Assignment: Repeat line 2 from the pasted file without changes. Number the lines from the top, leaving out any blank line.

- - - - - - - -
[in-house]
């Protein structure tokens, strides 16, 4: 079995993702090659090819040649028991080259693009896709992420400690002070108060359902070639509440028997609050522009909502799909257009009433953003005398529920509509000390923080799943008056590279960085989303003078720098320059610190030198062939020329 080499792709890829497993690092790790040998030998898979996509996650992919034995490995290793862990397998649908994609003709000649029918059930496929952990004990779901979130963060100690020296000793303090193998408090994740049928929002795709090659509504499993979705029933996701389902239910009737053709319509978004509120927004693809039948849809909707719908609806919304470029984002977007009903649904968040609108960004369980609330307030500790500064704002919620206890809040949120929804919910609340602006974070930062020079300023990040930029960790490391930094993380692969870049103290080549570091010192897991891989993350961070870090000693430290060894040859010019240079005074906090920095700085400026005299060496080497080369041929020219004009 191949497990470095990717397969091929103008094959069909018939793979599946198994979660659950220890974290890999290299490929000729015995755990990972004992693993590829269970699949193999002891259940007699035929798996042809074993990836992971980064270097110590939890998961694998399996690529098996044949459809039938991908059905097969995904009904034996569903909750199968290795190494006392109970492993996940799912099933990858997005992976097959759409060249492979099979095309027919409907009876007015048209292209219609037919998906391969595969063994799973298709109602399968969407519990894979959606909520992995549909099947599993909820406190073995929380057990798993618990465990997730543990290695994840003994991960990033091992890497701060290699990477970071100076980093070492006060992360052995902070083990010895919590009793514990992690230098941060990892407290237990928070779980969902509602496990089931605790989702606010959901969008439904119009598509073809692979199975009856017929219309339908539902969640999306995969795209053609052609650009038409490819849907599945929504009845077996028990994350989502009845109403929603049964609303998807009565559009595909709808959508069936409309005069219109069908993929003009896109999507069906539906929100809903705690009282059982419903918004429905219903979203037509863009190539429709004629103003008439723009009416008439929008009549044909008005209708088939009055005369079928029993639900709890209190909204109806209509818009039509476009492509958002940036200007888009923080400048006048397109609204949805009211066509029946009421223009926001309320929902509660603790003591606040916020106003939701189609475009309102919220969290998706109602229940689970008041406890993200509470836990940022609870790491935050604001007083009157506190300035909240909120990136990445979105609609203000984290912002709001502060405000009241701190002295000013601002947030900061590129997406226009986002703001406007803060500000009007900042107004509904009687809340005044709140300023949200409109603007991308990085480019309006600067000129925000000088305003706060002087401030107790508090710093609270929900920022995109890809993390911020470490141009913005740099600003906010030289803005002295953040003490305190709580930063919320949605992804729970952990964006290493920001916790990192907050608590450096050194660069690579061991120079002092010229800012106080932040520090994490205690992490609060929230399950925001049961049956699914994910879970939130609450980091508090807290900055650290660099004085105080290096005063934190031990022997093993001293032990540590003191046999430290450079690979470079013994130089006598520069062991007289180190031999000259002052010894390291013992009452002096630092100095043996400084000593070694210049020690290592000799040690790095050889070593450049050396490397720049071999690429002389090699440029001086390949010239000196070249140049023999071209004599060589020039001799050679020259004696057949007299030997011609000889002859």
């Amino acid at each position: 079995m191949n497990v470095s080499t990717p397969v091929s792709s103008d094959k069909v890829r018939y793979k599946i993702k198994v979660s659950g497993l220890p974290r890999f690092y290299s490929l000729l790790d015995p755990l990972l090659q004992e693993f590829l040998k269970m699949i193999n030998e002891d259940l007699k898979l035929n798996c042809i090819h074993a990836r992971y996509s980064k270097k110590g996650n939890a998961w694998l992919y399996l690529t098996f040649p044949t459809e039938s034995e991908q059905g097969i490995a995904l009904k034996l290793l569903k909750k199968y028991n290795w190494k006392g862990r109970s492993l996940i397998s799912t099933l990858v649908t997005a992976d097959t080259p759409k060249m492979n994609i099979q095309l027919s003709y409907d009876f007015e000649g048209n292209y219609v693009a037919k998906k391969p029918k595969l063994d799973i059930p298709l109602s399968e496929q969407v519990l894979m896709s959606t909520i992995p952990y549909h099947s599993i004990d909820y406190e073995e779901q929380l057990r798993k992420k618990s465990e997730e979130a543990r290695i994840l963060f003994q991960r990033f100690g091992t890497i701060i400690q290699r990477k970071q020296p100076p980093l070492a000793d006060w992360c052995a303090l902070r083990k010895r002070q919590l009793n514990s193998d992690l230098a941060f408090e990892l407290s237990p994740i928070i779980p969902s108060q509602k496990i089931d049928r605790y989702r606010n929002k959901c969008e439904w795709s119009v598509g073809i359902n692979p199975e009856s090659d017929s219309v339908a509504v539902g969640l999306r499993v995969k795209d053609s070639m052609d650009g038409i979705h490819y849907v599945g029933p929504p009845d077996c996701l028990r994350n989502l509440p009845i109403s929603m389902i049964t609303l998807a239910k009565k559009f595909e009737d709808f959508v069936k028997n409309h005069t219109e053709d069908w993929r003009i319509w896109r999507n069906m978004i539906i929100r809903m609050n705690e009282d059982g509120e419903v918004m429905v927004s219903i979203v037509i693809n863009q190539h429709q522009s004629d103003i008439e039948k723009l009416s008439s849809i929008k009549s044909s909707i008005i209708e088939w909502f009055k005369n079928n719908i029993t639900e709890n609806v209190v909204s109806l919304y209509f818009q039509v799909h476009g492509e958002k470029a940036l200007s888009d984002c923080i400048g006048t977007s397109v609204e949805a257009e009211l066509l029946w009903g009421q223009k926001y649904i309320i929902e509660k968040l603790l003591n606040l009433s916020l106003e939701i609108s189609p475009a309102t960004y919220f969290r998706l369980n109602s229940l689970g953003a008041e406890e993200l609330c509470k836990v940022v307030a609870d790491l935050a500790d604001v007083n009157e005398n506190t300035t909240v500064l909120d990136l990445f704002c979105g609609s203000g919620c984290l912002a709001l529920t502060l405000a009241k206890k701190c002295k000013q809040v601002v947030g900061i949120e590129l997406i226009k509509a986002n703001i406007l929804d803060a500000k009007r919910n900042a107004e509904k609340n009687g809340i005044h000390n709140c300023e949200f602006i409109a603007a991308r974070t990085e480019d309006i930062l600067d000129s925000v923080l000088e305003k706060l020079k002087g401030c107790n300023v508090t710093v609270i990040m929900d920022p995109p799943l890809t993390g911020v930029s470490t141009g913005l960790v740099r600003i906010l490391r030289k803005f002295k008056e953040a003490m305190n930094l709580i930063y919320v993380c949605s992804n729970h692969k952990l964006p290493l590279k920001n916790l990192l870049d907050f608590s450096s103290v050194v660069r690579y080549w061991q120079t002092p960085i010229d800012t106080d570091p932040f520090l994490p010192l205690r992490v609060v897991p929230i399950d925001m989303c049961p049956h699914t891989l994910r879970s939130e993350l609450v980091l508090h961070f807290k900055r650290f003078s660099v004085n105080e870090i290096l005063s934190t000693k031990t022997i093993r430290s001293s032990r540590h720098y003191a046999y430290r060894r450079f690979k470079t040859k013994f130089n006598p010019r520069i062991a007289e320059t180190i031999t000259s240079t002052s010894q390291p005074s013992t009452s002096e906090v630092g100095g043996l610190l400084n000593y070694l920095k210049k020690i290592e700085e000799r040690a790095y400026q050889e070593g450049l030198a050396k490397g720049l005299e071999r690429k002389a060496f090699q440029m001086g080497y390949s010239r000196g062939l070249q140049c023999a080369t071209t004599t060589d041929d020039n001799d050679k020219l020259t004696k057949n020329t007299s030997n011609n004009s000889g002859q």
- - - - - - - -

């Protein structure tokens, strides 16, 4: 079995993702090659090819040649028991080259693009896709992420400690002070108060359902070639509440028997609050522009909502799909257009009433953003005398529920509509000390923080799943008056590279960085989303003078720098320059610190030198062939020329 080499792709890829497993690092790790040998030998898979996509996650992919034995490995290793862990397998649908994609003709000649029918059930496929952990004990779901979130963060100690020296000793303090193998408090994740049928929002795709090659509504499993979705029933996701389902239910009737053709319509978004509120927004693809039948849809909707719908609806919304470029984002977007009903649904968040609108960004369980609330307030500790500064704002919620206890809040949120929804919910609340602006974070930062020079300023990040930029960790490391930094993380692969870049103290080549570091010192897991891989993350961070870090000693430290060894040859010019240079005074906090920095700085400026005299060496080497080369041929020219004009 191949497990470095990717397969091929103008094959069909018939793979599946198994979660659950220890974290890999290299490929000729015995755990990972004992693993590829269970699949193999002891259940007699035929798996042809074993990836992971980064270097110590939890998961694998399996690529098996044949459809039938991908059905097969995904009904034996569903909750199968290795190494006392109970492993996940799912099933990858997005992976097959759409060249492979099979095309027919409907009876007015048209292209219609037919998906391969595969063994799973298709109602399968969407519990894979959606909520992995549909099947599993909820406190073995929380057990798993618990465990997730543990290695994840003994991960990033091992890497701060290699990477970071100076980093070492006060992360052995902070083990010895919590009793514990992690230098941060990892407290237990928070779980969902509602496990089931605790989702606010959901969008439904119009598509073809692979199975009856017929219309339908539902969640999306995969795209053609052609650009038409490819849907599945929504009845077996028990994350989502009845109403929603049964609303998807009565559009595909709808959508069936409309005069219109069908993929003009896109999507069906539906929100809903705690009282059982419903918004429905219903979203037509863009190539429709004629103003008439723009009416008439929008009549044909008005209708088939009055005369079928029993639900709890209190909204109806209509818009039509476009492509958002940036200007888009923080400048006048397109609204949805009211066509029946009421223009926001309320929902509660603790003591606040916020106003939701189609475009309102919220969290998706109602229940689970008041406890993200509470836990940022609870790491935050604001007083009157506190300035909240909120990136990445979105609609203000984290912002709001502060405000009241701190002295000013601002947030900061590129997406226009986002703001406007803060500000009007900042107004509904009687809340005044709140300023949200409109603007991308990085480019309006600067000129925000000088305003706060002087401030107790508090710093609270929900920022995109890809993390911020470490141009913005740099600003906010030289803005002295953040003490305190709580930063919320949605992804729970952990964006290493920001916790990192907050608590450096050194660069690579061991120079002092010229800012106080932040520090994490205690992490609060929230399950925001049961049956699914994910879970939130609450980091508090807290900055650290660099004085105080290096005063934190031990022997093993001293032990540590003191046999430290450079690979470079013994130089006598520069062991007289180190031999000259002052010894390291013992009452002096630092100095043996400084000593070694210049020690290592000799040690790095050889070593450049050396490397720049071999690429002389090699440029001086390949010239000196070249140049023999071209004599060589020039001799050679020259004696057949007299030997011609000889002859």